"In response to your inquiry, we are pleased to provide you with a general report of the condition of the property described above. Since we are not professional conservators or restorers, we urge you to consult with a restorer or conservator of your choice who will be better able to provide a detailed, professional report. Prospective buyers should inspect each lot to satisfy themselves as to condition and must understand that any statement made by Sotheby's is merely a subjective, qualified opinion. Prospective buyers should also refer to any Important Notices regarding this sale, which are printed in the Sale Catalogue.

Catalogue Note

A magnificent example of Matisse's favourite subject – a reclining woman in an interior – Femme couchée was probably painted in the artist's studio on the Quai Saint-Michel in Paris. The period when this work was executed was marked by a transition in Matisse's painting, moving away from the hard-edged, Cubist-inspired style towards a more romantic, opulent manner that would soon reach a culmination during his years in Nice. Wrapped in a Spanish-style shawl, the semi-nude model is depicted in a state of dreamy abandon, the voluptuous contours of her body tantalisingly visible under the translucent fabric. The artist chose to depict her reclining on a vividly coloured and highly patterned sofa, a feature that would become Matisse's trademark throughout his career.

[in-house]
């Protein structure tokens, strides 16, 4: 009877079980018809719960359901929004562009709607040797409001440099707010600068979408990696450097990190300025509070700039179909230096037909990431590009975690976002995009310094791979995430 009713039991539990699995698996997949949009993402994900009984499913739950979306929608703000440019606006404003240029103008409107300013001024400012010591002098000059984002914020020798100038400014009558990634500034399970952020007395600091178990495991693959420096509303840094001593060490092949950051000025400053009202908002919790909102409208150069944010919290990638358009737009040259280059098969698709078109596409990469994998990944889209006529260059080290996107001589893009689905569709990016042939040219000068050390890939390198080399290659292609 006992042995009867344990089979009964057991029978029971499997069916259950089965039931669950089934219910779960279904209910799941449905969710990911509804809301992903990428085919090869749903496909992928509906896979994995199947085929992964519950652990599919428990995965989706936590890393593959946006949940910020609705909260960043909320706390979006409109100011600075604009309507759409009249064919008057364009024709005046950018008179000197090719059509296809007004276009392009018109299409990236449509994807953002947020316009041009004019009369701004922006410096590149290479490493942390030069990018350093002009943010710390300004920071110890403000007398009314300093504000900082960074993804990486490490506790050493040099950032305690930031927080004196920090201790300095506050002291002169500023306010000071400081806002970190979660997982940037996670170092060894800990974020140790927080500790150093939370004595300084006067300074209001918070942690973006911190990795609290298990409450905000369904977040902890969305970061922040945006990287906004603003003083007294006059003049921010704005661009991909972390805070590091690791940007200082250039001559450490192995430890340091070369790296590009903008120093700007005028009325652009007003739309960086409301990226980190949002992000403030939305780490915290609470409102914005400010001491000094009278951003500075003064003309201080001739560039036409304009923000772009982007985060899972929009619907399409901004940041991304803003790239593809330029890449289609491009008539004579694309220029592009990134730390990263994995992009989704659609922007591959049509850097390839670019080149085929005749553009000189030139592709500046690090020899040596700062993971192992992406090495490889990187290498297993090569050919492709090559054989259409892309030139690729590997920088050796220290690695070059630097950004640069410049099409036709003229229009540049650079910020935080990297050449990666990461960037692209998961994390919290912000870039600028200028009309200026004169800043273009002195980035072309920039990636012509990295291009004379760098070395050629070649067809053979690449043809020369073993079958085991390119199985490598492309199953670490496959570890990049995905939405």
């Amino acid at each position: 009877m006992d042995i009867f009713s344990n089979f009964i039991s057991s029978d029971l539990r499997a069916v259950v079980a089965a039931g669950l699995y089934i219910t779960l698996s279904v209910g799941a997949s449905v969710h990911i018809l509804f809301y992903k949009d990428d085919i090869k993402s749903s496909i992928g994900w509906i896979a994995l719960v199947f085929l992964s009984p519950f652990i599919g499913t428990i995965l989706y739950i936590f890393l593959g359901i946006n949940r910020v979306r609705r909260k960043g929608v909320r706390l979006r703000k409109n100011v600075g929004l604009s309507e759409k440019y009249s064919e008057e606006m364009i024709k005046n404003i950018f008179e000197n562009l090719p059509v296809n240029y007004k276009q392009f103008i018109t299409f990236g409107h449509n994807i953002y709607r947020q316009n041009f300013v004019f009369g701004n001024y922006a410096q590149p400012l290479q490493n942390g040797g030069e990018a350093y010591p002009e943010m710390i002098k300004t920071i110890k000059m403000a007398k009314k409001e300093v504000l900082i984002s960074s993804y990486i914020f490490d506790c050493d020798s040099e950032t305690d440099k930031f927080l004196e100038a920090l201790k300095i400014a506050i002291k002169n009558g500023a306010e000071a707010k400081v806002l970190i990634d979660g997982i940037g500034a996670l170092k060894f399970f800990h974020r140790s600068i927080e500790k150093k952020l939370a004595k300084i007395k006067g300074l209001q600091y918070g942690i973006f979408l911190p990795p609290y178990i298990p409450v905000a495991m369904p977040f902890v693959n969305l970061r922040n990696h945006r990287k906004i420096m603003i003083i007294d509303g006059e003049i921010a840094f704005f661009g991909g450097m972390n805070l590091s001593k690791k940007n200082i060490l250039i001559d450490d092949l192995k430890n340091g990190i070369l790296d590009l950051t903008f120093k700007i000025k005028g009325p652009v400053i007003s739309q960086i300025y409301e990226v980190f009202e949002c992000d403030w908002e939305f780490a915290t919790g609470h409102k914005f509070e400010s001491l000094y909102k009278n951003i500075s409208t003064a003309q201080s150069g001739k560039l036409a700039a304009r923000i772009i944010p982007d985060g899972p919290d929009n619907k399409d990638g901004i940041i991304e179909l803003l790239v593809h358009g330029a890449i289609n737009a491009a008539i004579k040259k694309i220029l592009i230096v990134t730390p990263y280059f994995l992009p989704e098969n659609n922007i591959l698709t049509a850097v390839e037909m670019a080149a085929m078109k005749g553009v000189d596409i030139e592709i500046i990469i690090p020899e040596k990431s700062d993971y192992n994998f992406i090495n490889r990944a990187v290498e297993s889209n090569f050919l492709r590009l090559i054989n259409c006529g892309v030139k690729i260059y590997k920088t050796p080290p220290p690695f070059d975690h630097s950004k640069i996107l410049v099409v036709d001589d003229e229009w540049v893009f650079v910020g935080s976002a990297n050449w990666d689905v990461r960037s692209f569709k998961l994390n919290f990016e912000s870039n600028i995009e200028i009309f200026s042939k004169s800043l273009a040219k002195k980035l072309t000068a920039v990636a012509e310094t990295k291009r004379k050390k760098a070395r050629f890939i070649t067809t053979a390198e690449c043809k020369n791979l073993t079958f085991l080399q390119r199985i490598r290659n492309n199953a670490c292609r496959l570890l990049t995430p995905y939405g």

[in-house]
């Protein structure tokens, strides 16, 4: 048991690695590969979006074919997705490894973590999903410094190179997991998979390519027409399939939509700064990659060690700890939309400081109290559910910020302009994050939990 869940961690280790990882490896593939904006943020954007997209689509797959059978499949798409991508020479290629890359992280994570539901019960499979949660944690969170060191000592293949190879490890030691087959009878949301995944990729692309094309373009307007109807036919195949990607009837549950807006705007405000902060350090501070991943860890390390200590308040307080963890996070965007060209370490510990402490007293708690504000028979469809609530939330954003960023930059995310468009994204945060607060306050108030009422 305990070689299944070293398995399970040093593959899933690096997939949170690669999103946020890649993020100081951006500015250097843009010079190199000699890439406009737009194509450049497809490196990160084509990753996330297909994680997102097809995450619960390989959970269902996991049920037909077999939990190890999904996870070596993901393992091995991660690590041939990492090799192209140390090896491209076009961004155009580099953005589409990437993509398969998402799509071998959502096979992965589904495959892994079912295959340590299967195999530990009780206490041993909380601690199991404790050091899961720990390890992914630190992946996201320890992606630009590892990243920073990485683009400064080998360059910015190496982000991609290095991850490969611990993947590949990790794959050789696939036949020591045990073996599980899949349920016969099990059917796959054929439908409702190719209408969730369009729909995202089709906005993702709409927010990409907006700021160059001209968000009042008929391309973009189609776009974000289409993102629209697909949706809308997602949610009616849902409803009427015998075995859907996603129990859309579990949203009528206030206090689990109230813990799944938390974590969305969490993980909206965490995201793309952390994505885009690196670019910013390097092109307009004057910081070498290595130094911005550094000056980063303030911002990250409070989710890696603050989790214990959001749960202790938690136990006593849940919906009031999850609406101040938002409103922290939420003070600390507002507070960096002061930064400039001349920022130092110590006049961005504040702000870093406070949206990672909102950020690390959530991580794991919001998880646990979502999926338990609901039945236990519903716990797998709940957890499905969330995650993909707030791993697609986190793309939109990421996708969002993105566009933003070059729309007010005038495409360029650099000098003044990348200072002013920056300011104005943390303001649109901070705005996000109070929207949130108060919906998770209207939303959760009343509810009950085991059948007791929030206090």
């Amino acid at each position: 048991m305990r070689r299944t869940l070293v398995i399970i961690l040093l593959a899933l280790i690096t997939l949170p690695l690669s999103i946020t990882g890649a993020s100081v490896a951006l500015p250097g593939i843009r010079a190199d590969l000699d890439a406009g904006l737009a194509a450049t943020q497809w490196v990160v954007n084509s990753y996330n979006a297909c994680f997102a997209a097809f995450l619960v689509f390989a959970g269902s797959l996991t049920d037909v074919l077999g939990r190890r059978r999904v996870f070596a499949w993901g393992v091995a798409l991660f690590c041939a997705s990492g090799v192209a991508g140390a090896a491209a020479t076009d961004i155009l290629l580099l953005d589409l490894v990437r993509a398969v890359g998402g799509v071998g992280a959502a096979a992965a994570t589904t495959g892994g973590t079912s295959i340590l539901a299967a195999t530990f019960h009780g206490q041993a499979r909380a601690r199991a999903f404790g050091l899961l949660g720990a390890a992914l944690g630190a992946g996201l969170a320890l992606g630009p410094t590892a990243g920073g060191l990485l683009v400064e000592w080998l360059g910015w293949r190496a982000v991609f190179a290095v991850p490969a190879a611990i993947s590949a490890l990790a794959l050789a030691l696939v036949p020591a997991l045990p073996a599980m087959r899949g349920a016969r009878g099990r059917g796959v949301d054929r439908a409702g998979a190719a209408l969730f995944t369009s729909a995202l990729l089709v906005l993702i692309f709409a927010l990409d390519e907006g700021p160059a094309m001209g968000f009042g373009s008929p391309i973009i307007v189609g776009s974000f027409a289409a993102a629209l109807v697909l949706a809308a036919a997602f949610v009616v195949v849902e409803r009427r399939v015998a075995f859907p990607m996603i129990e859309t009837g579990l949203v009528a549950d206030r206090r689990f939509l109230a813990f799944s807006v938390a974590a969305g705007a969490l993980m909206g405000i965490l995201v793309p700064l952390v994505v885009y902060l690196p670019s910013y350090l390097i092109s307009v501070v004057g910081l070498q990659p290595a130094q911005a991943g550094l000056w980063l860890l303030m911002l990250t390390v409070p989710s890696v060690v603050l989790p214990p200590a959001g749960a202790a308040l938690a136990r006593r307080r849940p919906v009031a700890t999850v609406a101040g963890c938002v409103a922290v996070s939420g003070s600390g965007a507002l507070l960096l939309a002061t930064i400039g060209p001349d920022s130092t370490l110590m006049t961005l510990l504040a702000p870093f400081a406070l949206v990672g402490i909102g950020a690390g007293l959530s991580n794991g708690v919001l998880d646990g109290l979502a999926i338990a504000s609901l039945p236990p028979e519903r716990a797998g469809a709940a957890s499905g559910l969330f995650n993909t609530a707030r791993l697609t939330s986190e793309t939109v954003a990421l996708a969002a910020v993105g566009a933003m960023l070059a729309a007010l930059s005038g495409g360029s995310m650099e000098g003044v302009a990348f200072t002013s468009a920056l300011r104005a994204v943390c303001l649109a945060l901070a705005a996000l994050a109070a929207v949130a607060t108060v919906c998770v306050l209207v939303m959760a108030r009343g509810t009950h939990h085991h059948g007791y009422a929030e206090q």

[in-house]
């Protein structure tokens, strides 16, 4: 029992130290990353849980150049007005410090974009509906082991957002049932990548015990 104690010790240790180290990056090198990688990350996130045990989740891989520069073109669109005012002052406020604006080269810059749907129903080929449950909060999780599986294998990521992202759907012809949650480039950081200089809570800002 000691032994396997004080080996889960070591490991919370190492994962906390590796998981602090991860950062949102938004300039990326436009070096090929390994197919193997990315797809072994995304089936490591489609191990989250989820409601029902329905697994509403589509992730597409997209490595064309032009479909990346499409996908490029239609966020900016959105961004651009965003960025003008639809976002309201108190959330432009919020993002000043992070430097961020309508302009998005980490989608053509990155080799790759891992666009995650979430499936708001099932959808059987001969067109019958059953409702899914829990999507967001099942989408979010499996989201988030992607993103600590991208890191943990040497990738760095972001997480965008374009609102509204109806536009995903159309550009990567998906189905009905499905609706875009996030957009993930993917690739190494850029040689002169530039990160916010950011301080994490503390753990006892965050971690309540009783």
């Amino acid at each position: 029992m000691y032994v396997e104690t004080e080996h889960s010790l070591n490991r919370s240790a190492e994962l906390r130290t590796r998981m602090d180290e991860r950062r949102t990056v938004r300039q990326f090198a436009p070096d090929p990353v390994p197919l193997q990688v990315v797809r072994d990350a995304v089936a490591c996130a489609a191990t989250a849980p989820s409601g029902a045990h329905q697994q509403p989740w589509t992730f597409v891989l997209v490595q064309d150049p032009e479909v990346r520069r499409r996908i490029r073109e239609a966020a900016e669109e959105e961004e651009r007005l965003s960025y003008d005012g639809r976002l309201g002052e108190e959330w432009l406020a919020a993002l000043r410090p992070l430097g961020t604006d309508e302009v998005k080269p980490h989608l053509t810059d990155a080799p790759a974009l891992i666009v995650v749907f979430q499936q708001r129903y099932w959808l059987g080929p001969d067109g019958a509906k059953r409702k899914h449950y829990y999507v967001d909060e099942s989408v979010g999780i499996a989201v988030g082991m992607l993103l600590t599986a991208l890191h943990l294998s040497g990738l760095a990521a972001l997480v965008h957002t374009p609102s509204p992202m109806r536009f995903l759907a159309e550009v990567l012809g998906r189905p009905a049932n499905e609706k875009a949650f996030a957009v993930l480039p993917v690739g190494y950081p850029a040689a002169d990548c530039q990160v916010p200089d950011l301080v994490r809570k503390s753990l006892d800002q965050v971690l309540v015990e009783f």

The subject of Femme couchée is the Italian model Lorette (or Laurette), who began posing for Matisse in 1915. Hilary Spurling wrote about her role in the artist's work: 'It was Lorette who liberated (or was liberated by) Matisse. Together they embarked on a series of experiments that would open up new directions in his work for another decade and more. [...] From now on Lorette unfolded, becoming confident, expressive and adaptable. She had a theatrical gift for transformation, switching from ethereal purity to luxuriant abandon, seeming to change mood, age, even size as readily as she tried on costumes. [...] She dressed up for Matisse as a flirtatious Spanish señorita in a black lace mantilla, put on a white turban and a Turkish robe to become the distinctly European inmate of an Oriental harem, and impersonated a Parisian cocotte [...] She released in him an observant gaiety and speedy, casual attack suppressed in years of strenuous sacrificial effort. He painted her energetically from odd angles and in exotic outfits, but mostly he returned to her simplest pose, seating her facing him in a plain, long-sleeved top and improvising endlessly inventive rhythmic variations on the central theme of her strong features, heart-shaped face and the black ropes of her hair' (H. Spurling, Matisse the Master, London, 2005, pp. 198-201).